CHS students get glimpse of Gedern

Pictured are German and Columbia High School students Serena Jackson, Taylor Ogelsby, Blake Roider, Courtney Hofstetter, Kennedy Jordan, Joey Nichols, Jesse Griffin, Cameron Hutchinson, Amanda Koenigstein, Curtis Crossley, Ellie Hoffman, Sophia Huch, Ruben Martinez Cortes, John Shriver, Brody Davis and Emily Crossley. (submitted photo)

In 1956, President Dwight Eisenhower created the Sister Cities International program to foster citizen diplomacy.

“I have long believed, as many before me, that peaceful relations between nations requires understanding and mutual respect between individuals,” the 34th president said. “If only people together, then so eventually will nations.”

More than 50 years later, that mission lives on in Columbia, as the city is partnered with Gedern, Germany.

As part of that partnership, the cities send students to either place, with Columbia students visiting Gedern in even-numbered years and vice versa in odd-numbered years.

This year, 16 Columbia High School students went to Gedern through the German American Partnership Program in June.

Columbia High School German teacher Taylor Nickerson leads the trips. He has been to Germany three times through the exchange program since he started planning the trips in 2011. He did not go this year, however, because his wife had a baby right before the trip.

Hannah Stewart, a Columbia Middle School teacher, chaperoned the trip instead. She was assisted by Andreas Heuser, who has led the German side of the program since it began in 1993.

“It’s been going really well,” Nickerson said of the 25-year partnership.

Nickerson said one focus of the biannual trip is for Columbia students to spend at least 10 days in a German school.

“Really the focus of the exchange is to experience life as a German teenager and to see what a German teenager experiences daily – getting up, going to school, coming home, eating and hanging out with friends,” Nickerson explained. “It’s not a sightseeing trip. It’s not a bus tour. We’re not staying in hotels and eating in restaurants.”

Another core part of the trip is a presentation the students must give in German about some aspect of life in this area.

Usually they speak to classes at the school they attend, called Gesamtschule Gedern, but near the end of the trip they speak to the hundreds of members of the Gedern Sister Cities chapter.

It is not all work for the students, though, as they have weekends free and do regional sightseeing trips.

On the latest expedition, students visited a castle called Marksburg, took a Rhine River cruise tour, explored a working salt mine called Merkers and went to Frankfurt, among other activities.

CHS student Amanda Koenigstein said one of her favorite parts of the trip was the Franktfurt excursion.

“Just being able to explore their churches and many stores throughout the city really engulfed you in the culture,” she said.

“For example, our group got to see the only standing Cathedral in Frankfurt after the World War II bombings. Additionally, their shops were very different from our malls we have here in the states because their ‘malls’ are very spread out and have far more choices than our malls do.”

Another CHS exchange student, Curtis Crossley, said experiencing those cultural differences overall was his favorite part.

“My favorite part of the trip was the German culture that I got to be immersed in during the three weeks,” said Crossley, now a junior. “Their culture reflected many aspects of ours. However, it was different enough to be its own. The food, media and love of soccer showed me a new perspective that I wouldn’t have found in Columbia.”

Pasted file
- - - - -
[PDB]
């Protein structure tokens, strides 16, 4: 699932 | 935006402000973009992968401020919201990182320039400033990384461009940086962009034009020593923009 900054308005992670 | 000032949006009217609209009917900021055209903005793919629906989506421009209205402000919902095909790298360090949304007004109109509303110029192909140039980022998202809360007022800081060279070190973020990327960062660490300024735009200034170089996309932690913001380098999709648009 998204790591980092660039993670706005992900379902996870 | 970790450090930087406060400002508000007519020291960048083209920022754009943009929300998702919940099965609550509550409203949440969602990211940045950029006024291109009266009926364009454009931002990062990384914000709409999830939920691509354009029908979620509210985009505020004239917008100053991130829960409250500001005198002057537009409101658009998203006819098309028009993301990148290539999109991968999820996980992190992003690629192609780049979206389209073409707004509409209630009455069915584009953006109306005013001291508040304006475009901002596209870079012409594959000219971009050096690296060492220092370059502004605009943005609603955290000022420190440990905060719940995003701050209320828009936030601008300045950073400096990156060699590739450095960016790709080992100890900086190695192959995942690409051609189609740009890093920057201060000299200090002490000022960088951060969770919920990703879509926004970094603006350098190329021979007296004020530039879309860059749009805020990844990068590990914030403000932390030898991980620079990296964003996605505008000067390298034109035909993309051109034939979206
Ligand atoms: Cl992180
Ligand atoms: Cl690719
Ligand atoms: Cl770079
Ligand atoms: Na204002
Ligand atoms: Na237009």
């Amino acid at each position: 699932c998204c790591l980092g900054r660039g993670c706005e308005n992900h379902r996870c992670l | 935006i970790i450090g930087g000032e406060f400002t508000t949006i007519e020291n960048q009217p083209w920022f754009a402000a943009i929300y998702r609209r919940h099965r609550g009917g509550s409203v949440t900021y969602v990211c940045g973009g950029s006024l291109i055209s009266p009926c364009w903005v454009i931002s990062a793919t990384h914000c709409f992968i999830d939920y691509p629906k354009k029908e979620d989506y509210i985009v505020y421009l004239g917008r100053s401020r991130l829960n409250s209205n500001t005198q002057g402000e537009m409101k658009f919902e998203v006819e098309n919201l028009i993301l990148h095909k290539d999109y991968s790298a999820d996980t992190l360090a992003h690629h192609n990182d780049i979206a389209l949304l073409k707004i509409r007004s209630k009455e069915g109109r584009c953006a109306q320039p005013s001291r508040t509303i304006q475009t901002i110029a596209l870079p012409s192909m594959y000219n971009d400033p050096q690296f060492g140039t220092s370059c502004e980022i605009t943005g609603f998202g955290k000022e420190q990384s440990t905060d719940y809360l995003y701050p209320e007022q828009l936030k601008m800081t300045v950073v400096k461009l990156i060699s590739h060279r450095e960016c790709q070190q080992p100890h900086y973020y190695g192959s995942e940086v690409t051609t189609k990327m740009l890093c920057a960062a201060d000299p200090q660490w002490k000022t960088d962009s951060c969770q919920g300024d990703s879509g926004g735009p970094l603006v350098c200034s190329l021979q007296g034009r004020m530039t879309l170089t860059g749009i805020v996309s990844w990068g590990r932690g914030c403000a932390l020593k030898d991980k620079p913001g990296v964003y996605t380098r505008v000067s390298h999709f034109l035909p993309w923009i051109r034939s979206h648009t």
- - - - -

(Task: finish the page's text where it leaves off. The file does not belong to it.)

“Traveling all the way to Germany really taught me that I need to expand out of this bubble I live in,” Koenigstein, a junior. “And agreed I’m not sure that I would have realized that if I didn’t go on this trip.”

Nickerson said that new perspective is one of the main benefits the program has provided throughout its 25 years.

“Establishing those relationships and connections with people in other countries is invaluable,” he said. “Sometimes, it can totally change your perspective on the world.”

Nickerson also pointed out the language learning value and the relationships students form as other benefits.

“The relationships these kids establish with other students are just amazing,” he said. “It’s so cool to see when these kids show up and they’re sort of awkward. You can tell they’re getting to know each other. But three weeks later we’re leaving to come home and these kids are literally hugging each other and crying and don’t want to let each other go. It’s like they’ve become best friends.”

Looking back, both Koenigstein and Crossley said the experience was well worth it.

“Overall the trip as a whole was an amazing experience that enriched my world view and brought me new ideas that I hadn’t discovered,” Crossley said.

“Because I was away from my family for the first time, it kind of forced me to come out of my shell and really submerge myself in the German culture,” Koenigstein added. “Being able to explore a country and just absorb what you see and experience is really incredible and I thoroughly enjoyed my time in the amazing country that is Germany. Lastly, being able to see where my ancestors came from and also being able to see my relatives still living in Germany made the whole trip a surreal experience.”

Adults will also have the chance for that experience, as they also can travel to Gedern as part of the program.

For more information, visit or call Ingrid Soraghan at 281-7864.

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